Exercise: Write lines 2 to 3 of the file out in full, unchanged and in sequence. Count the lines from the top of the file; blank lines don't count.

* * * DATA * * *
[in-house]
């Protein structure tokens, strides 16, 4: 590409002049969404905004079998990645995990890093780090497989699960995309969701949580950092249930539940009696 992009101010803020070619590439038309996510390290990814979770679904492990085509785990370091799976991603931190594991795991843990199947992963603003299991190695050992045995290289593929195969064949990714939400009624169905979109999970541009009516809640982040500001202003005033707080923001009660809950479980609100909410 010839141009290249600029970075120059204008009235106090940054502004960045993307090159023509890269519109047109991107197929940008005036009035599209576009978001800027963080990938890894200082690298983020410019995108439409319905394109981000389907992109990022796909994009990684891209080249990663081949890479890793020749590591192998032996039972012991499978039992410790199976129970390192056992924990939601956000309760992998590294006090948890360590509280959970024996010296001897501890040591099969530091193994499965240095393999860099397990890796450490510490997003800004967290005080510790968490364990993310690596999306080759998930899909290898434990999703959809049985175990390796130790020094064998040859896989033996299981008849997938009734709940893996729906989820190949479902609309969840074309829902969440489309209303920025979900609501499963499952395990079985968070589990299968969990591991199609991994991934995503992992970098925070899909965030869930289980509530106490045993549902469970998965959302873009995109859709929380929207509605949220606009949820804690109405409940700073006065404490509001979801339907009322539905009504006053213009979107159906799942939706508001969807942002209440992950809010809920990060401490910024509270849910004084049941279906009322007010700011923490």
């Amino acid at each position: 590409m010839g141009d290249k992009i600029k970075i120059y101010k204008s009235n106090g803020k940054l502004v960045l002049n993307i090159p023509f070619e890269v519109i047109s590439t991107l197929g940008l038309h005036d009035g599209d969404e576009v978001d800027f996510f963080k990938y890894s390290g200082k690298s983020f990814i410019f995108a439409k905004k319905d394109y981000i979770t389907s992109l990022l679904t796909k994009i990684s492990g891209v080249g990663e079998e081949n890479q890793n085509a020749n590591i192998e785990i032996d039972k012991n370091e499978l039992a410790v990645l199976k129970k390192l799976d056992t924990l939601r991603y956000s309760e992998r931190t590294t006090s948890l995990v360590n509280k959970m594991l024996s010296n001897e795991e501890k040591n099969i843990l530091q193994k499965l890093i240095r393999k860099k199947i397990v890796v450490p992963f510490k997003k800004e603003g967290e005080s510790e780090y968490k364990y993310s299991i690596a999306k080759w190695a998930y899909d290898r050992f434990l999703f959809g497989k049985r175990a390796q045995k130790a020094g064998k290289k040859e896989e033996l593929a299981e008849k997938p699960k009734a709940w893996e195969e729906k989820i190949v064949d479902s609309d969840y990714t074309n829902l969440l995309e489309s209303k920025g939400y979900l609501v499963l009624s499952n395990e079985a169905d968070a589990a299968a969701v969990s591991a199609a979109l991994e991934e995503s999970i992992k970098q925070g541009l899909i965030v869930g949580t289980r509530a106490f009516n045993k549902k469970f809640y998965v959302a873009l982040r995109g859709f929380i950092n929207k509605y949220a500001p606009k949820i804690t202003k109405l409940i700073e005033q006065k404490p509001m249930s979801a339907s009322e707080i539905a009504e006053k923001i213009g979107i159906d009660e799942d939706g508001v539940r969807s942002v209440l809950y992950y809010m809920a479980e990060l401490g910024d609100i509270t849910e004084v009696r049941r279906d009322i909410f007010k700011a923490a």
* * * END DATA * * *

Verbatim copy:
């Protein structure tokens, strides 16, 4: 590409002049969404905004079998990645995990890093780090497989699960995309969701949580950092249930539940009696 992009101010803020070619590439038309996510390290990814979770679904492990085509785990370091799976991603931190594991795991843990199947992963603003299991190695050992045995290289593929195969064949990714939400009624169905979109999970541009009516809640982040500001202003005033707080923001009660809950479980609100909410 010839141009290249600029970075120059204008009235106090940054502004960045993307090159023509890269519109047109991107197929940008005036009035599209576009978001800027963080990938890894200082690298983020410019995108439409319905394109981000389907992109990022796909994009990684891209080249990663081949890479890793020749590591192998032996039972012991499978039992410790199976129970390192056992924990939601956000309760992998590294006090948890360590509280959970024996010296001897501890040591099969530091193994499965240095393999860099397990890796450490510490997003800004967290005080510790968490364990993310690596999306080759998930899909290898434990999703959809049985175990390796130790020094064998040859896989033996299981008849997938009734709940893996729906989820190949479902609309969840074309829902969440489309209303920025979900609501499963499952395990079985968070589990299968969990591991199609991994991934995503992992970098925070899909965030869930289980509530106490045993549902469970998965959302873009995109859709929380929207509605949220606009949820804690109405409940700073006065404490509001979801339907009322539905009504006053213009979107159906799942939706508001969807942002209440992950809010809920990060401490910024509270849910004084049941279906009322007010700011923490």
């Amino acid at each position: 590409m010839g141009d290249k992009i600029k970075i120059y101010k204008s009235n106090g803020k940054l502004v960045l002049n993307i090159p023509f070619e890269v519109i047109s590439t991107l197929g940008l038309h005036d009035g599209d969404e576009v978001d800027f996510f963080k990938y890894s390290g200082k690298s983020f990814i410019f995108a439409k905004k319905d394109y981000i979770t389907s992109l990022l679904t796909k994009i990684s492990g891209v080249g990663e079998e081949n890479q890793n085509a020749n590591i192998e785990i032996d039972k012991n370091e499978l039992a410790v990645l199976k129970k390192l799976d056992t924990l939601r991603y956000s309760e992998r931190t590294t006090s948890l995990v360590n509280k959970m594991l024996s010296n001897e795991e501890k040591n099969i843990l530091q193994k499965l890093i240095r393999k860099k199947i397990v890796v450490p992963f510490k997003k800004e603003g967290e005080s510790e780090y968490k364990y993310s299991i690596a999306k080759w190695a998930y899909d290898r050992f434990l999703f959809g497989k049985r175990a390796q045995k130790a020094g064998k290289k040859e896989e033996l593929a299981e008849k997938p699960k009734a709940w893996e195969e729906k989820i190949v064949d479902s609309d969840y990714t074309n829902l969440l995309e489309s209303k920025g939400y979900l609501v499963l009624s499952n395990e079985a169905d968070a589990a299968a969701v969990s591991a199609a979109l991994e991934e995503s999970i992992k970098q925070g541009l899909i965030v869930g949580t289980r509530a106490f009516n045993k549902k469970f809640y998965v959302a873009l982040r995109g859709f929380i950092n929207k509605y949220a500001p606009k949820i804690t202003k109405l409940i700073e005033q006065k404490p509001m249930s979801a339907s009322e707080i539905a009504e006053k923001i213009g979107i159906d009660e799942d939706g508001v539940r969807s942002v209440l809950y992950y809010m809920a479980e990060l401490g910024d609100i509270t849910e004084v009696r049941r279906d009322i909410f007010k700011a923490a």